Plastic Surgery: A Shame Game?

Woman reading tabloid magazine about celebrity plastic surgery Woman reading tabloid magazine about celebrity plastic surgery

Some of plastic surgery's biggest fans are its critics. Take the Daily Mail, for instance. In October, 2014, their headline screamed, "What HAS Renee Zellweger done to her face?" Readers gobbled it up, responding with 3,600 comments. People love to hate on plastic surgery. Even the Vatican is dishing on the subject. From February 4 - 7, the Pontifical Council for Culture assembled to discuss "Women's Cultures: Equality and Difference." Cosmetic surgery, they pontificated, "can be aggressive toward the feminine beauty." They further asserted, "Plastic surgery is like a burqa made of flesh." "A burqa"? Really?

Will the REAL Plastic Surgery Please Stand up!

OK, the media does show an abundance of exaggerated, unnatural versions of female anatomy. So maybe plastic surgeons are preying on vulnerable women, turning them into animated cartoons. But do those images truly represent plastic surgery? Could it be that maybe...just maybe... they're used to sell magazines?

Who's Really Victimizing Women?

To figure out who's really victimizing women, let's look at those tabloid photos. The photos of celebrities are more likely to feature bad lighting, no makeup, or odd facial expressions than they are to show bad results. Besides, good results, like safe landings, aren't news; no one writes about them. So let's look beyond the plastic surgery fringe to the mainstream.Who's the typical patient, and why does she want plastic surgery? The critics say it's all about vanity. But that’s not my experience. In our practice, I see women whose large breasts prevent them from running without pain, or because they're tired of men ogling at them at work, at school, or on the street. Then there are those who can't fill a AA-cup bra, and they want to look like a woman instead of "a 12-year-old boy," as so many of them say. I also see the 100-pound weight-loss patients who seek relief from the billows of loose skin restricting both mobility and wardrobe choices. And then there are the vibrant women with jowls and heavy eyelids who want to look as young and energetic as they feel. Sometimes a young woman comes in with a large, masculine nose that camouflages her beauty, and all she wants is to feel feminine and pretty when she starts a new life at college. What bothers these women affects them every day.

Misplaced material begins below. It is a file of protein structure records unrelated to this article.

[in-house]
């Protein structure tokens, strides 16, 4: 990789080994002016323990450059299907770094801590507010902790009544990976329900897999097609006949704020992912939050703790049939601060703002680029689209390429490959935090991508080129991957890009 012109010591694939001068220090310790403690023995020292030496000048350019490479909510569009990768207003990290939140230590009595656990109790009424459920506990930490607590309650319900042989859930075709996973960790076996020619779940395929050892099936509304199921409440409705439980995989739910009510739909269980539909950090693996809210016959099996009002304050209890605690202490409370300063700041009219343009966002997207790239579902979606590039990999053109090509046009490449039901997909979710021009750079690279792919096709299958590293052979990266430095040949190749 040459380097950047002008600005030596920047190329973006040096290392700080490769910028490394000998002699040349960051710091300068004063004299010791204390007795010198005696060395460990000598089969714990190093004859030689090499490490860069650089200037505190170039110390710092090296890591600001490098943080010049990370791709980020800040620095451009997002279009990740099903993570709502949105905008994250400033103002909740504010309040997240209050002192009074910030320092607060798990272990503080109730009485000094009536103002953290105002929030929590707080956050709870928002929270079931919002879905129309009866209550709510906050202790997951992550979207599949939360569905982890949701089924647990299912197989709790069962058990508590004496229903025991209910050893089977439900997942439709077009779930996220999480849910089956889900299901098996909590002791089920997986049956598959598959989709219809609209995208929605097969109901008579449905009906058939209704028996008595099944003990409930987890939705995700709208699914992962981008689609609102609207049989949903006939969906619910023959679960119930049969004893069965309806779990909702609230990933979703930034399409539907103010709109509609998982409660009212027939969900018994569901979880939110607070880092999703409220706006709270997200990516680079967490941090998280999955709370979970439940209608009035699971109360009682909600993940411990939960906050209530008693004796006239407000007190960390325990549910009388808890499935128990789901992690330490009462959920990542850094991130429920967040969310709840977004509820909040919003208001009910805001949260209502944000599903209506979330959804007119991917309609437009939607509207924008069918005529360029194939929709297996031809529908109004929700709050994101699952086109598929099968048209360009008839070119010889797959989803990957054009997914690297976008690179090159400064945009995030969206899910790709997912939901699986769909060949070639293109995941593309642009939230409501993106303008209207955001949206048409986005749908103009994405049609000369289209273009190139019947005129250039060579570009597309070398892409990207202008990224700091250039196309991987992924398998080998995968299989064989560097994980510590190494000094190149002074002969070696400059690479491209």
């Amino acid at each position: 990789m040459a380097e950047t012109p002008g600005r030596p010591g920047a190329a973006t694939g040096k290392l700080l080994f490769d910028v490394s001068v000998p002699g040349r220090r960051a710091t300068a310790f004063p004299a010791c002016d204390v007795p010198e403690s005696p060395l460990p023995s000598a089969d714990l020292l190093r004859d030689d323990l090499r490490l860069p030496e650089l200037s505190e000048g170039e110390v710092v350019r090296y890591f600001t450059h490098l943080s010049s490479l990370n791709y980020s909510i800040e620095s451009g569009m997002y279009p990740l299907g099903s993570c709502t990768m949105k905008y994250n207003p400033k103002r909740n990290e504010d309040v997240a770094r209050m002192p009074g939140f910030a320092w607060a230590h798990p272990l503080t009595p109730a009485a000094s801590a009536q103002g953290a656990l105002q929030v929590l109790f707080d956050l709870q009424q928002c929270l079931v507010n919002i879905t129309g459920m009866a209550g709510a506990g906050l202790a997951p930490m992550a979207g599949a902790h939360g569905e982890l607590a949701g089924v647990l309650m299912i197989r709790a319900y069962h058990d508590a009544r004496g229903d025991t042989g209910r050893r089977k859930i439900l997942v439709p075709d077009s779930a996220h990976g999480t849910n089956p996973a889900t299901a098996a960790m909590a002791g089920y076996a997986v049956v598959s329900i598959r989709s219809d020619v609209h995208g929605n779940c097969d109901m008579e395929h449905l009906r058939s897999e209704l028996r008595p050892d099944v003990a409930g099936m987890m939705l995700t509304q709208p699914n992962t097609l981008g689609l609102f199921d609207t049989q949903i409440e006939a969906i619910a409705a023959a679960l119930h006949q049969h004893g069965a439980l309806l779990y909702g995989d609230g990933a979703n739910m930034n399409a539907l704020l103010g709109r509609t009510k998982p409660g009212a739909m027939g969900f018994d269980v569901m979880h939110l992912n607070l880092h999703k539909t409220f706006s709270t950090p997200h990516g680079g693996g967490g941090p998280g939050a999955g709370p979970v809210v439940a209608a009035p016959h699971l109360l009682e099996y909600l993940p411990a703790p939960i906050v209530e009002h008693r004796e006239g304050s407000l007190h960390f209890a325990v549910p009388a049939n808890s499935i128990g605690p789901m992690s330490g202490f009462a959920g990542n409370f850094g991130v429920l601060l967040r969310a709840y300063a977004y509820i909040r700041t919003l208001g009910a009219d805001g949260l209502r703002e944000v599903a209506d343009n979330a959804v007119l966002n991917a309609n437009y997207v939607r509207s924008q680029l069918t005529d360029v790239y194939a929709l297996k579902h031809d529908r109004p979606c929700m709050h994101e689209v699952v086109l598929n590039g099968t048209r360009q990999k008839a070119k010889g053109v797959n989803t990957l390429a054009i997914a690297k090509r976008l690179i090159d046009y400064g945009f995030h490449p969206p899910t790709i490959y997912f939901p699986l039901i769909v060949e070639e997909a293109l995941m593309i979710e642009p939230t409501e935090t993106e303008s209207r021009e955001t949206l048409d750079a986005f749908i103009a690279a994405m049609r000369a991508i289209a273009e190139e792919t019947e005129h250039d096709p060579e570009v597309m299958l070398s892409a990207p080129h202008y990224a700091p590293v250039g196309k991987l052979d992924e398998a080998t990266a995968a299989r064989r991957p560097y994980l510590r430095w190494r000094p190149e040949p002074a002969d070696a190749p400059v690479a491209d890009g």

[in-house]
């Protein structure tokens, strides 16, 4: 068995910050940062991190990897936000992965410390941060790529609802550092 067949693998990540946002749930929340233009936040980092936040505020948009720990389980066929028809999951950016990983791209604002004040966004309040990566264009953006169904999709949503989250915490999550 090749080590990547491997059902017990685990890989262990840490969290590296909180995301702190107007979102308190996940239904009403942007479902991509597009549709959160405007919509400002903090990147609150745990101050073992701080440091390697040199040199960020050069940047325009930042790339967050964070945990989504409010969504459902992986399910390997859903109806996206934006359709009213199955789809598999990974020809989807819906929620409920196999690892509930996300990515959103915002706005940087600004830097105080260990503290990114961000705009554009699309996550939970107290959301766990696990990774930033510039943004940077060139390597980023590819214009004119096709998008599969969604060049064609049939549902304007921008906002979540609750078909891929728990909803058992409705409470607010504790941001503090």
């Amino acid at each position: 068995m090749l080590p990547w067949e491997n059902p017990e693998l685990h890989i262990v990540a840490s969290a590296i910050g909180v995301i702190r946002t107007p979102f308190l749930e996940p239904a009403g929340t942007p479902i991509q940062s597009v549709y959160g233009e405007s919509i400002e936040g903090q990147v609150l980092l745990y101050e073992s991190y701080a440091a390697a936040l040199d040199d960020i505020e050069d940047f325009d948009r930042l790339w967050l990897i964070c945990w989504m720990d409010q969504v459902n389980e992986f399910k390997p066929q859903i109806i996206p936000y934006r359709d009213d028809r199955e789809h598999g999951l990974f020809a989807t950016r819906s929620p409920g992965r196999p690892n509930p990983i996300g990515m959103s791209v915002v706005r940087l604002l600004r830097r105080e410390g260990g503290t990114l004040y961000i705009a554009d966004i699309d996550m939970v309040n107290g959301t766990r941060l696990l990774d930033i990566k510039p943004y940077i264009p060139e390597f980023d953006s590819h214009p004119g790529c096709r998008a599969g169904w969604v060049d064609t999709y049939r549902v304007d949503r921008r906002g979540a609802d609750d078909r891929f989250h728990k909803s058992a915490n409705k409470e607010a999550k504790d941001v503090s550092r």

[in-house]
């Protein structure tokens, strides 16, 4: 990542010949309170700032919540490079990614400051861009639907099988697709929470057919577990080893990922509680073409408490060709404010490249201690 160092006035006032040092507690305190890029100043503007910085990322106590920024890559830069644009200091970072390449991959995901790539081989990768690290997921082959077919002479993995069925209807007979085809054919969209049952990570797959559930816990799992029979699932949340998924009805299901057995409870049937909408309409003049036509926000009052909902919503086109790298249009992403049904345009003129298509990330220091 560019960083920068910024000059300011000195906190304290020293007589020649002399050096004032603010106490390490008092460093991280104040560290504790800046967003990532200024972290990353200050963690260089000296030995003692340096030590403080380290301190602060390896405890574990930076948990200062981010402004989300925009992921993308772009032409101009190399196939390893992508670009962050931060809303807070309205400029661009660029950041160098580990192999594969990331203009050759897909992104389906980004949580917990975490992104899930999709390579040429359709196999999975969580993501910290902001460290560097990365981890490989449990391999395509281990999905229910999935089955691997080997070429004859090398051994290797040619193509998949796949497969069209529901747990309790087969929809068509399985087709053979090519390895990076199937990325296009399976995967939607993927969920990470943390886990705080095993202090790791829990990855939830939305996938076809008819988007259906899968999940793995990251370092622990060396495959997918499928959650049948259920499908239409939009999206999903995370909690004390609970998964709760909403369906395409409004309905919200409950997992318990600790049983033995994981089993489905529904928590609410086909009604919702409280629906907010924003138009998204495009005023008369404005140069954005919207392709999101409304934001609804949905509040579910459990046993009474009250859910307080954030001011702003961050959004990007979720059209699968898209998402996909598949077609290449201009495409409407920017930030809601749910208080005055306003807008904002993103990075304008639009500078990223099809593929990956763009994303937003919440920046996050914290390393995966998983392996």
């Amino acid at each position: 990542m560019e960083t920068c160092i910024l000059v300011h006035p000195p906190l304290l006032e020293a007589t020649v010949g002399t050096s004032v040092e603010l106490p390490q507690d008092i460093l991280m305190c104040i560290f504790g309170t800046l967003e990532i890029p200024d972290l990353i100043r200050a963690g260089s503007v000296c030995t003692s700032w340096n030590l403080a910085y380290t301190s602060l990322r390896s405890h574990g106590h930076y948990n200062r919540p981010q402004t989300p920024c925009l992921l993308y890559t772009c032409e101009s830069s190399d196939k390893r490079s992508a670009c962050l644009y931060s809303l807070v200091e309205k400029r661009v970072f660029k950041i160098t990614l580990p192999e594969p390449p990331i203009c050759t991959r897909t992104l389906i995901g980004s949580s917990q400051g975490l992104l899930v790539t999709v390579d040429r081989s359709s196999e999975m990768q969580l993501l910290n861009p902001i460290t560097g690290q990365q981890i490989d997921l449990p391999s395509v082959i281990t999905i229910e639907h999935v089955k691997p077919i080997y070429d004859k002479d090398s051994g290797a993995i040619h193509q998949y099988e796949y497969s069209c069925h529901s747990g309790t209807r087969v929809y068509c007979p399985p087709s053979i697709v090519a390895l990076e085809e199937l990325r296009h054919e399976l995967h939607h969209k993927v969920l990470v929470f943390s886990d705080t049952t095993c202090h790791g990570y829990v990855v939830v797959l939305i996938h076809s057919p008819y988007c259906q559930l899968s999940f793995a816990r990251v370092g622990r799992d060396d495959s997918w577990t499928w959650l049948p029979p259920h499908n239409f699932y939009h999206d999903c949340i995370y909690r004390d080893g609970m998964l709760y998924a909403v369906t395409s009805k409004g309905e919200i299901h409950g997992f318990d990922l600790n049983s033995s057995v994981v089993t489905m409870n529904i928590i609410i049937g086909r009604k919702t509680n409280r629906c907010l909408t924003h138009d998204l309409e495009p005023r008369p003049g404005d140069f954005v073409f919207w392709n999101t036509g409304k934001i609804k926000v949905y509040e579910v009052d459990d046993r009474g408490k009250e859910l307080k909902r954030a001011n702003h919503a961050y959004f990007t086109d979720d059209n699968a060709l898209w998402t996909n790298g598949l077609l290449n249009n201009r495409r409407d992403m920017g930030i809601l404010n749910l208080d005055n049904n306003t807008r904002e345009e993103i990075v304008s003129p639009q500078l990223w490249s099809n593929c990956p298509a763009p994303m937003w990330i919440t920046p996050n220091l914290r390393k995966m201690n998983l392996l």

What Do Women Say about Their Plastic Surgery?

The impact of plastic surgery is best described by patients themselves. This is what a few of ours have said: “I feel pretty!” “Now I have the freedom to be myself.” “I never thought it would be possible for me to feel womanly or sexy, but I do.” “I looked so old before, I dyed to my hair to look younger. Now I look good enough to go gray!” “What a boost this has given my self-confidence.” “Before all I thought about was my nose, even hiding my profile view from other drivers at stoplights. Now I never think about it.” “This surgery has transformed my life.”

The Daily Mail and the Everyday Female

Media critics aren’t the only ones who cast shame on women having plastic surgery. Friends and family sometimes do so, too. Wives come in frustrated with husbands who claim working out will tighten post-pregnancy belly skin. Mothers, fathers, daughters, sons, and boyfriends can all make women feel bad about having plastic surgery or even thinking about it. Both my husband and I have noticed in our own practice that patients who don't have support at home are more likely to experience depression during their surgical recovery and are less likely to be satisfied with the results. Dealing with loved ones' opposition takes a toll. Women themselves aren't immune to those stereotypes. Sometimes they wrestle for years with their own prejudices before they finally realize, "This isn't about vanity. This is about feeling better about myself." As plastic surgeons, neither of us would ever talk anyone into having plastic surgery. Nor would we schedule surgery on a woman who's trying to please someone else. Our job is to guide patients to help them reach their goals. But only the patient herself can decide if plastic surgery is right for her. However, if a woman really wants plastic surgery and is a good candidate, talking her out of it, especially by shaming her, has its own set of consequences. One of my patients, a widow, waited forty years to have the surgery her husband had always opposed. Her only regret was that she hadn't done it when she was younger. Most women who've had plastic surgery are regular women. They're inconspicuously taking their toddlers to the park, shopping at Safeway, teaching third grade, going to board meetings, driving their patrol cars, or making dinner for their families. It's time we saw plastic surgery for what it is. If the Vatican would interview a few women who have had plastic surgery, I suspect the Pontifical Council for Culture might soften its language. In fact, recent articles* are starting to fight the stereotypes and argue against the plastic surgery naysayers. Attacking women who have had plastic surgery is destructive, and it's done out of ignorance. While I don't expect the Daily Mail to hush up any time soon, if someone close to you is thinking about plastic surgery, do your research before condemning the idea. If the results were to improve her self-confidence, as it has for so many others --is that such a bad thing?

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* All information subject to change. Images may contain models. Individual results are not guaranteed and may vary.